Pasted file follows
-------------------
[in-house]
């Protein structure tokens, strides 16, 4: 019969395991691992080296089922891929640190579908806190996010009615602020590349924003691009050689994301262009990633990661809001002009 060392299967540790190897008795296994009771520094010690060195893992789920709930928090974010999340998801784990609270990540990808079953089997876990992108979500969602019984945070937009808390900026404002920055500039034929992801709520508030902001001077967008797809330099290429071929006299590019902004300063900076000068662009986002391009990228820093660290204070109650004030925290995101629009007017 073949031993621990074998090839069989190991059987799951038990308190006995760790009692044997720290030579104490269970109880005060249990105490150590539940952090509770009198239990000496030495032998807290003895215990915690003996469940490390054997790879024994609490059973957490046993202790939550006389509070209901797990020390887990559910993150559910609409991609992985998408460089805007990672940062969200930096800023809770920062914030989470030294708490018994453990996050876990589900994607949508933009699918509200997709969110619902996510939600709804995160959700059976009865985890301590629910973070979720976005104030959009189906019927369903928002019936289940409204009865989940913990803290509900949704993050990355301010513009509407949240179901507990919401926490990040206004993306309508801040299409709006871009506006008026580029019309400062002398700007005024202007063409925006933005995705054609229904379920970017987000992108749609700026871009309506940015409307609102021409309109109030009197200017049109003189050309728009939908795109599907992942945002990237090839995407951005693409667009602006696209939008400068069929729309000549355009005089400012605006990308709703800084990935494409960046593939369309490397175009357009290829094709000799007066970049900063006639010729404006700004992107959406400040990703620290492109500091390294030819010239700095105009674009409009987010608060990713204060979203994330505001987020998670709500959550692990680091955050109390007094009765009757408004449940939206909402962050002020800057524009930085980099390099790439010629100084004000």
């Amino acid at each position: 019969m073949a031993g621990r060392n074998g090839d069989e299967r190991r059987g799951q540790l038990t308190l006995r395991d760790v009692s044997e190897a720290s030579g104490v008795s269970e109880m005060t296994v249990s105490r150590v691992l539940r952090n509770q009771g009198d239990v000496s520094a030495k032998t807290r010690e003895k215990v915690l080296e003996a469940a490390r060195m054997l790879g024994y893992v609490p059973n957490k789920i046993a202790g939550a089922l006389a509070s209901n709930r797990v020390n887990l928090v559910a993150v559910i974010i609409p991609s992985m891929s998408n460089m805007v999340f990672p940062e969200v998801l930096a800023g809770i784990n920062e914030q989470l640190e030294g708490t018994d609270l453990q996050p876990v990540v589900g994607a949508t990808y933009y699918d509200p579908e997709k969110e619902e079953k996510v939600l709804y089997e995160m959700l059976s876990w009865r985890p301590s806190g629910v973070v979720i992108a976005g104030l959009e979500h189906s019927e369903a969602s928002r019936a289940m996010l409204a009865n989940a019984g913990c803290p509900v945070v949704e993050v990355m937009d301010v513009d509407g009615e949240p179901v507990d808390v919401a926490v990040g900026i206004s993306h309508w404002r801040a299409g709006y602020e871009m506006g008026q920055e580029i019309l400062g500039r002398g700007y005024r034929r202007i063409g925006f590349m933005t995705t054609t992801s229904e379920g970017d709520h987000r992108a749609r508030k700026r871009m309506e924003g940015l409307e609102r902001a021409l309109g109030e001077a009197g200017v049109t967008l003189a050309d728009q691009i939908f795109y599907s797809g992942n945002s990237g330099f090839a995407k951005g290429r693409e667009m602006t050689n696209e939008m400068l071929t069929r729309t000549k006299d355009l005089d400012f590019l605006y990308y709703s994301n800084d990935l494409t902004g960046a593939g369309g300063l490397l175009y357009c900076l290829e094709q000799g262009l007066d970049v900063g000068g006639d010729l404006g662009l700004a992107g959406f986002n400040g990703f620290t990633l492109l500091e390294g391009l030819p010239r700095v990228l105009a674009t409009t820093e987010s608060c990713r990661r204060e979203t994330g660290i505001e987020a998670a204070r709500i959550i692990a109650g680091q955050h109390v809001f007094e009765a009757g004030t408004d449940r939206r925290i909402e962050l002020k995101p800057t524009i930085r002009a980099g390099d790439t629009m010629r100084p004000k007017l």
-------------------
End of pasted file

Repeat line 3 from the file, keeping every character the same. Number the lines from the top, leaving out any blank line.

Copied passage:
């Amino acid at each position: 019969m073949a031993g621990r060392n074998g090839d069989e299967r190991r059987g799951q540790l038990t308190l006995r395991d760790v009692s044997e190897a720290s030579g104490v008795s269970e109880m005060t296994v249990s105490r150590v691992l539940r952090n509770q009771g009198d239990v000496s520094a030495k032998t807290r010690e003895k215990v915690l080296e003996a469940a490390r060195m054997l790879g024994y893992v609490p059973n957490k789920i046993a202790g939550a089922l006389a509070s209901n709930r797990v020390n887990l928090v559910a993150v559910i974010i609409p991609s992985m891929s998408n460089m805007v999340f990672p940062e969200v998801l930096a800023g809770i784990n920062e914030q989470l640190e030294g708490t018994d609270l453990q996050p876990v990540v589900g994607a949508t990808y933009y699918d509200p579908e997709k969110e619902e079953k996510v939600l709804y089997e995160m959700l059976s876990w009865r985890p301590s806190g629910v973070v979720i992108a976005g104030l959009e979500h189906s019927e369903a969602s928002r019936a289940m996010l409204a009865n989940a019984g913990c803290p509900v945070v949704e993050v990355m937009d301010v513009d509407g009615e949240p179901v507990d808390v919401a926490v990040g900026i206004s993306h309508w404002r801040a299409g709006y602020e871009m506006g008026q920055e580029i019309l400062g500039r002398g700007y005024r034929r202007i063409g925006f590349m933005t995705t054609t992801s229904e379920g970017d709520h987000r992108a749609r508030k700026r871009m309506e924003g940015l409307e609102r902001a021409l309109g109030e001077a009197g200017v049109t967008l003189a050309d728009q691009i939908f795109y599907s797809g992942n945002s990237g330099f090839a995407k951005g290429r693409e667009m602006t050689n696209e939008m400068l071929t069929r729309t000549k006299d355009l005089d400012f590019l605006y990308y709703s994301n800084d990935l494409t902004g960046a593939g369309g300063l490397l175009y357009c900076l290829e094709q000799g262009l007066d970049v900063g000068g006639d010729l404006g662009l700004a992107g959406f986002n400040g990703f620290t990633l492109l500091e390294g391009l030819p010239r700095v990228l105009a674009t409009t820093e987010s608060c990713r990661r204060e979203t994330g660290i505001e987020a998670a204070r709500i959550i692990a109650g680091q955050h109390v809001f007094e009765a009757g004030t408004d449940r939206r925290i909402e962050l002020k995101p800057t524009i930085r002009a980099g390099d790439t629009m010629r100084p004000k007017l």